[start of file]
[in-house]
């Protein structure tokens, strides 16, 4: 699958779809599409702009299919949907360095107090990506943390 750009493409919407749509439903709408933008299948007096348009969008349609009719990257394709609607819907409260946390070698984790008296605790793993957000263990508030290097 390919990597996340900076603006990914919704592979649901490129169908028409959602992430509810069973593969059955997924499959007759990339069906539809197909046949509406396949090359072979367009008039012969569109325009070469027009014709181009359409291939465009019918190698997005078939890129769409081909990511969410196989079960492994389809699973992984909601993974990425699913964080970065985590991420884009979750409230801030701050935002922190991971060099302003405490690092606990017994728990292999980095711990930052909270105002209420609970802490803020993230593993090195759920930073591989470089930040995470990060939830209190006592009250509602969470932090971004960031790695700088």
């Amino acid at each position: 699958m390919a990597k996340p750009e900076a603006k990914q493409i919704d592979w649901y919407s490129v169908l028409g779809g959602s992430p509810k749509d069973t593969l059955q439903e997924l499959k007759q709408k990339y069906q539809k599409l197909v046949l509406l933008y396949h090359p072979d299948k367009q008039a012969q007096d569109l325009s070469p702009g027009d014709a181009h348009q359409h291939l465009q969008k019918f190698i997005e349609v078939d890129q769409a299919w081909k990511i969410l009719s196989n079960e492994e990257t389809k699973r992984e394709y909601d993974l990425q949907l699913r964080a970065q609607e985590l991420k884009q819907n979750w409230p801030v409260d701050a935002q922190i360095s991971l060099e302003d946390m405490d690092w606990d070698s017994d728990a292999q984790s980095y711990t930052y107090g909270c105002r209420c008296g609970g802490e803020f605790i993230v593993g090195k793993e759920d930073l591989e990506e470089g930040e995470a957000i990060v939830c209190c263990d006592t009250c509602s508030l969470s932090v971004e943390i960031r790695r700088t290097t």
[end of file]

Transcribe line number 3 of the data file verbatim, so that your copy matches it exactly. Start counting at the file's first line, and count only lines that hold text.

């Amino acid at each position: 699958m390919a990597k996340p750009e900076a603006k990914q493409i919704d592979w649901y919407s490129v169908l028409g779809g959602s992430p509810k749509d069973t593969l059955q439903e997924l499959k007759q709408k990339y069906q539809k599409l197909v046949l509406l933008y396949h090359p072979d299948k367009q008039a012969q007096d569109l325009s070469p702009g027009d014709a181009h348009q359409h291939l465009q969008k019918f190698i997005e349609v078939d890129q769409a299919w081909k990511i969410l009719s196989n079960e492994e990257t389809k699973r992984e394709y909601d993974l990425q949907l699913r964080a970065q609607e985590l991420k884009q819907n979750w409230p801030v409260d701050a935002q922190i360095s991971l060099e302003d946390m405490d690092w606990d070698s017994d728990a292999q984790s980095y711990t930052y107090g909270c105002r209420c008296g609970g802490e803020f605790i993230v593993g090195k793993e759920d930073l591989e990506e470089g930040e995470a957000i990060v939830c209190c263990d006592t009250c509602s508030l969470s932090v971004e943390i960031r790695r700088t290097t």